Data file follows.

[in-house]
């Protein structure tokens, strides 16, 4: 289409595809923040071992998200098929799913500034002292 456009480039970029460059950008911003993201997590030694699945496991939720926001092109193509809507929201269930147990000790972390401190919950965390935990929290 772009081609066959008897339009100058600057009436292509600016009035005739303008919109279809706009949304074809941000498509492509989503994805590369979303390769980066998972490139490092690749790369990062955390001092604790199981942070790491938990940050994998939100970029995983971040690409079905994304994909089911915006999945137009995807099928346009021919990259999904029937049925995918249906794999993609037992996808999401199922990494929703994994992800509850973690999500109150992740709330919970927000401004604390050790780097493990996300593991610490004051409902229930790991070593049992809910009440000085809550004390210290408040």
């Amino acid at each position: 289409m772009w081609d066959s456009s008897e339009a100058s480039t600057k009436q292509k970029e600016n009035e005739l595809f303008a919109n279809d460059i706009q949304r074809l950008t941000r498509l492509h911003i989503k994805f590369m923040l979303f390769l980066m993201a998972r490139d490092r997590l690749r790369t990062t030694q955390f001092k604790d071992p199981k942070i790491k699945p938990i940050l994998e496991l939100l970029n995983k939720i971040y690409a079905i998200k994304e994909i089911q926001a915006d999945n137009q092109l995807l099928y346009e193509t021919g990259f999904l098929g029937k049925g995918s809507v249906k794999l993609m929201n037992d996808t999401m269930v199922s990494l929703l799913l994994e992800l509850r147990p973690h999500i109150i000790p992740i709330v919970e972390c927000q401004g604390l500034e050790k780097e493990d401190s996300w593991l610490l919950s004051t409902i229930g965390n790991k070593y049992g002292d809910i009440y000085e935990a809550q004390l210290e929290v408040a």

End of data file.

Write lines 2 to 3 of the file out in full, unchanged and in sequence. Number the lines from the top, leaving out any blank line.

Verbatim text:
């Protein structure tokens, strides 16, 4: 289409595809923040071992998200098929799913500034002292 456009480039970029460059950008911003993201997590030694699945496991939720926001092109193509809507929201269930147990000790972390401190919950965390935990929290 772009081609066959008897339009100058600057009436292509600016009035005739303008919109279809706009949304074809941000498509492509989503994805590369979303390769980066998972490139490092690749790369990062955390001092604790199981942070790491938990940050994998939100970029995983971040690409079905994304994909089911915006999945137009995807099928346009021919990259999904029937049925995918249906794999993609037992996808999401199922990494929703994994992800509850973690999500109150992740709330919970927000401004604390050790780097493990996300593991610490004051409902229930790991070593049992809910009440000085809550004390210290408040």
């Amino acid at each position: 289409m772009w081609d066959s456009s008897e339009a100058s480039t600057k009436q292509k970029e600016n009035e005739l595809f303008a919109n279809d460059i706009q949304r074809l950008t941000r498509l492509h911003i989503k994805f590369m923040l979303f390769l980066m993201a998972r490139d490092r997590l690749r790369t990062t030694q955390f001092k604790d071992p199981k942070i790491k699945p938990i940050l994998e496991l939100l970029n995983k939720i971040y690409a079905i998200k994304e994909i089911q926001a915006d999945n137009q092109l995807l099928y346009e193509t021919g990259f999904l098929g029937k049925g995918s809507v249906k794999l993609m929201n037992d996808t999401m269930v199922s990494l929703l799913l994994e992800l509850r147990p973690h999500i109150i000790p992740i709330v919970e972390c927000q401004g604390l500034e050790k780097e493990d401190s996300w593991l610490l919950s004051t409902i229930g965390n790991k070593y049992g002292d809910i009440y000085e935990a809550q004390l210290e929290v408040a």